Back in the 1970s I heard my friend and colleague Bob Culpepper talk about his list of “top 10” movies. (Bob passed away earlier this month, and I made an “extra” blog posting about him here.)
After hearing about Bob’s list, and the movies on it, I soon made my own list and have revised it from time to time through the years. I mainly selected movies that had had the most emotional (spiritual) impact on me or that had caused me to think repeatedly about significant matters.
Thus, my list is completely subjective and has nothing to do with any “objective” evaluation of the best movies in terms of splendid acting or brilliant direction. And the list is chronological. That is important not only because it indicates that there is no ranking of the “top 10” but also because the impact those movies had on me is related to when I first saw them.
For example, I still remember how impressed I was with the ending of “The Robe” when I first saw it in the 1950s, but if I were to see it now for the first time, it likely would not make my list.
So, for whatever it’s worth, here is the current list of my “top 10” movies:
“The Robe” (1953)
“Sound of Music” (1965)
“Sand Pebbles” (1966)
“Fiddler on the Roof” (1971)
“Brother Sun, Sister Moon” (1973)
“The Mission” (1986)
“Immortal Beloved” (1994)
I reviewed, but did not change, the above list again this month after watching “The Mission” for the fourth or fifth time. It is a powerful movie that is based on historical events in South America in the 1750s. And even though my evaluation is not based on the acting, I thought the acting was superb.
On the two days after seeing “The Mission” this month, June and I listened to all of director Roland Joffé’s commentary, and we were sort of “blown away” by it. The movie was made with indigenous people, and scenes were shot thousands of miles apart: some in Columbia and some in Argentina.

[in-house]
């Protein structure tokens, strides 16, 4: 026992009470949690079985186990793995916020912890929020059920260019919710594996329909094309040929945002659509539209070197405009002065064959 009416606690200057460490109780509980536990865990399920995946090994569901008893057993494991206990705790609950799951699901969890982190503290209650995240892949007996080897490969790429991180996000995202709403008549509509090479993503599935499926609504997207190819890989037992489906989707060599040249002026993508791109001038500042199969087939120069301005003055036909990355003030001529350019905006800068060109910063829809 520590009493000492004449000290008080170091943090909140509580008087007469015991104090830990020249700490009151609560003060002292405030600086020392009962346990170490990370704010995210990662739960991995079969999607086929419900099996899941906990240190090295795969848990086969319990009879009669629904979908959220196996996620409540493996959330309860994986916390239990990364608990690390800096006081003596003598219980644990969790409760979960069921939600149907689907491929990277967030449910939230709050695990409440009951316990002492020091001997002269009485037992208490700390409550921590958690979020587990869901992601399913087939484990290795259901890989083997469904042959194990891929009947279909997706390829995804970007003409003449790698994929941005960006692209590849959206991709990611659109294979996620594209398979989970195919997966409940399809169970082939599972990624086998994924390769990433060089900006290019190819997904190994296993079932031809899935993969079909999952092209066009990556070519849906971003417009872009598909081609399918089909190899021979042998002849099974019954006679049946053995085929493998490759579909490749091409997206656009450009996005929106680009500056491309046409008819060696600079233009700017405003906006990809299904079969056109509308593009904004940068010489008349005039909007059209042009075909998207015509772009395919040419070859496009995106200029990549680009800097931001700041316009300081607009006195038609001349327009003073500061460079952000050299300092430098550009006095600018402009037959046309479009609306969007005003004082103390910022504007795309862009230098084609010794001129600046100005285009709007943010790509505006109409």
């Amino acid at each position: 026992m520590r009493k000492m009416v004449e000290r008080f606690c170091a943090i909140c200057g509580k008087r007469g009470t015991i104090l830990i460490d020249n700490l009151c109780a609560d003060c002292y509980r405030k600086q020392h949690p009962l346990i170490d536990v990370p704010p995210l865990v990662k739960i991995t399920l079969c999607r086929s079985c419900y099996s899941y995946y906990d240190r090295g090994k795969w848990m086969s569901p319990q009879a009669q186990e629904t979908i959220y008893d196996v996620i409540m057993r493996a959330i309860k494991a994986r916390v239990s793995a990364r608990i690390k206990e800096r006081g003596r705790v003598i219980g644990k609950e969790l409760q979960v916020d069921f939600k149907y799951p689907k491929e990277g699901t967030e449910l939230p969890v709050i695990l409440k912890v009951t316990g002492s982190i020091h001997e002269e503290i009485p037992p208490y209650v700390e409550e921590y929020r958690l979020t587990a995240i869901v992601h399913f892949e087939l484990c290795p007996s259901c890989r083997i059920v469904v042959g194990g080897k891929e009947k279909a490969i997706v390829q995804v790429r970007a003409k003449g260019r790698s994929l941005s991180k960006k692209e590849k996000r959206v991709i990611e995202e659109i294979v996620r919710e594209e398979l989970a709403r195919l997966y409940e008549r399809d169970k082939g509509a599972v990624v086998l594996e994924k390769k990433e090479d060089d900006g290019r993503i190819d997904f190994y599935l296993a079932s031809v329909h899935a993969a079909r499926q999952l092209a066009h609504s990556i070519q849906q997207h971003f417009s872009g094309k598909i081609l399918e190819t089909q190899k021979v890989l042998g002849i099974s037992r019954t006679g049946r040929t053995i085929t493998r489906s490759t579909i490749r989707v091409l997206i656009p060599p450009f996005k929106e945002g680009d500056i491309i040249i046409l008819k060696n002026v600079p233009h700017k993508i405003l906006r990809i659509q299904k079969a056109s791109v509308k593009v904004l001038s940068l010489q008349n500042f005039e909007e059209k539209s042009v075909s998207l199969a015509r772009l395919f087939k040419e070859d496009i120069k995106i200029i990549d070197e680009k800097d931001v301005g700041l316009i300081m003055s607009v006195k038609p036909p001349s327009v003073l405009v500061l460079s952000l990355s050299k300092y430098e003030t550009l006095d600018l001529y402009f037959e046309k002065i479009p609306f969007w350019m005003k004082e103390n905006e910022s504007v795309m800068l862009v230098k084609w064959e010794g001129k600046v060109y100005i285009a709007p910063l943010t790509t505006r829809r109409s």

It is the story itself, however, that is so impressive—and depressing. The movie depicts the historical struggle between the Spanish Jesuit missionaries and the “reductions” (communes) that they founded in South America in conflict with Portuguese slavers who wanted to destroy the Christian communes in order to advance their slave trade.
“The Mission” deals with the question of how to resist evil: passively or with the sword. That is the focal point of the movie, which is based on a real battle (in February 1756). Of course, what really happened is far different than what the movie depicts—as is quickly seen from even a cursory reading of William F. Jaenike’s Black Robes in Paraguay (2007).
Partly because of the events on which “The Mission” is based, the Society of Jesus was dissolved by the pope in 1773. Accordingly, the subtitle of Jaenike’s book is The Success of the Guarani Missions Hastened the Abolition of the Jesuits. (They were reinstated in 1814, though.)
When I first saw “The Mission,” and again this month, I was deeply impressed by the Jesuit missionaries, especially Father Gabriel. I like(d) the way he related to the Guarani people and how he refused to use violence against violence. (Little did I know back in 1986 that I would be teaching in a Jesuit University during my retirement years!)
“The Mission” is a great movie—as are the other ten on my top 10 list. At least, that is the view from this Seat.